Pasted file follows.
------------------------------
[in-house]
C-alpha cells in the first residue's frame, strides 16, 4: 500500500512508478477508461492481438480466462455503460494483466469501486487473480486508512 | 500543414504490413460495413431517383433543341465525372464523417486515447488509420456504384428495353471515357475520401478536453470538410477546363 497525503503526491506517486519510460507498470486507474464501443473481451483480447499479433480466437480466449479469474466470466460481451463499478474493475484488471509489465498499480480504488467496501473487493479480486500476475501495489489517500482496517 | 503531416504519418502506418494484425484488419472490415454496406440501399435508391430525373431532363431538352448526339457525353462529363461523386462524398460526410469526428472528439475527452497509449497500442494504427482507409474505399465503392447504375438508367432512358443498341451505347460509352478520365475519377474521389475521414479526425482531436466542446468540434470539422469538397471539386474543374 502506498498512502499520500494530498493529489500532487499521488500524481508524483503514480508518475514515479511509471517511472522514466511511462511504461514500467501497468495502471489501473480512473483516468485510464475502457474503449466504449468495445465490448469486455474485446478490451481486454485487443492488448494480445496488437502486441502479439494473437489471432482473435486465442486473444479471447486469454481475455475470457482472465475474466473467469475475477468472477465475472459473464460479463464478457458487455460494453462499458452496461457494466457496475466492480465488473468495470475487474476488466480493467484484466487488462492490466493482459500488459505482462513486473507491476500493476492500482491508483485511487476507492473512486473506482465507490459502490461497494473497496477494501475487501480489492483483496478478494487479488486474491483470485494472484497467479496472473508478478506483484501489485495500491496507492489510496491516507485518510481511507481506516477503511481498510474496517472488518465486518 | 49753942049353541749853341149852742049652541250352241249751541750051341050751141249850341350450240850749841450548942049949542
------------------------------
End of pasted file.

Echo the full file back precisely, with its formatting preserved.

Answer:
[in-house]
C-alpha cells in the first residue's frame, strides 16, 4: 500500500512508478477508461492481438480466462455503460494483466469501486487473480486508512 | 500543414504490413460495413431517383433543341465525372464523417486515447488509420456504384428495353471515357475520401478536453470538410477546363 497525503503526491506517486519510460507498470486507474464501443473481451483480447499479433480466437480466449479469474466470466460481451463499478474493475484488471509489465498499480480504488467496501473487493479480486500476475501495489489517500482496517 | 503531416504519418502506418494484425484488419472490415454496406440501399435508391430525373431532363431538352448526339457525353462529363461523386462524398460526410469526428472528439475527452497509449497500442494504427482507409474505399465503392447504375438508367432512358443498341451505347460509352478520365475519377474521389475521414479526425482531436466542446468540434470539422469538397471539386474543374 502506498498512502499520500494530498493529489500532487499521488500524481508524483503514480508518475514515479511509471517511472522514466511511462511504461514500467501497468495502471489501473480512473483516468485510464475502457474503449466504449468495445465490448469486455474485446478490451481486454485487443492488448494480445496488437502486441502479439494473437489471432482473435486465442486473444479471447486469454481475455475470457482472465475474466473467469475475477468472477465475472459473464460479463464478457458487455460494453462499458452496461457494466457496475466492480465488473468495470475487474476488466480493467484484466487488462492490466493482459500488459505482462513486473507491476500493476492500482491508483485511487476507492473512486473506482465507490459502490461497494473497496477494501475487501480489492483483496478478494487479488486474491483470485494472484497467479496472473508478478506483484501489485495500491496507492489510496491516507485518510481511507481506516477503511481498510474496517472488518465486518 | 49753942049353541749853341149852742049652541250352241249751541750051341050751141249850341350450240850749841450548942049949542